“It is terrifying,” said Audrey Prosser, a Laguna Beach activist upset about the waste stored at San Onofre’s now decommissioned nuclear energy plant, according to The OC Register. “Why isn’t our military guarding that waste? It’s like having a nuclear bomb in your backyard. We want it out of there.”
Activists are concerned that the plant is not secure and any nuclear waste stored there could be accessed by others. One proposal is to have Southern California Edison “pack thousands of spent fuel rods into steel-lined canisters and bury them along the San Diego County coast for decades to come,” according to U-T San Diego.
Prosser and other advocates believe this proposal lacks sufficient security, according The OC Register. They want California’s nuclear waste “consolidated on military bases, where U.S. muscle could best protect it.”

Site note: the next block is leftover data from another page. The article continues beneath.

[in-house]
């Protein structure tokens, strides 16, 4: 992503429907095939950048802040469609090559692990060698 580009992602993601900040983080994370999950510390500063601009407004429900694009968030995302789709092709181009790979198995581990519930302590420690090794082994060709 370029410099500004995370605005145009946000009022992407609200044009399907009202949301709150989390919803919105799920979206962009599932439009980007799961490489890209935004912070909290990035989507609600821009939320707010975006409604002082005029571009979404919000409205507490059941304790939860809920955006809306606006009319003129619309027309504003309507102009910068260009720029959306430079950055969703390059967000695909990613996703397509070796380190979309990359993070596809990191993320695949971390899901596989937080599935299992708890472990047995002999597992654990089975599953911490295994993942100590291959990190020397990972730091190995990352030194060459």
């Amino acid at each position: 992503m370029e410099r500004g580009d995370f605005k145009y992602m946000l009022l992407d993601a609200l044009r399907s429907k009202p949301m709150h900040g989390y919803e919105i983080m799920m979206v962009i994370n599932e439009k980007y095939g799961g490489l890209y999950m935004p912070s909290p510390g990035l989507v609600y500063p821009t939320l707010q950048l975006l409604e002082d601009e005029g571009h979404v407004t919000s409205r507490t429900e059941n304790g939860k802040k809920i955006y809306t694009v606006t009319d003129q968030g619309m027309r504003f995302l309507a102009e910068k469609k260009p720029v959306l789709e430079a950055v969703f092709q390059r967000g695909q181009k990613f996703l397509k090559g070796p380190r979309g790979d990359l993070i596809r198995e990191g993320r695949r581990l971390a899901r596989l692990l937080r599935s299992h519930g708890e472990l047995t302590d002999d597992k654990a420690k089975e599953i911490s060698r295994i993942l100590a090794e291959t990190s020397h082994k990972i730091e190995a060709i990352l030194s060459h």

The San Onofre 2,200-megawatts plant, located on San Onofre Beach in San Diego, just a few miles beyond San Clemente, was closed in January 2012 after a $680 million steam generator replacement project failed stated UT San Diego.
It has not produced any electricity since then, but under the commission’s November decision customers will pay for the plant into 2022, reported KPBS San Diego.
Former San Diego City Attorney and consumer advocate Mike Aguirre had stated that a solution to move fuel elsewhere must be found, Fox 5 News reported. “We have a potential Chernobyl right in our back yards,” said Aguirre. “This massive waste that under the wrong circumstance could kill millions of people.”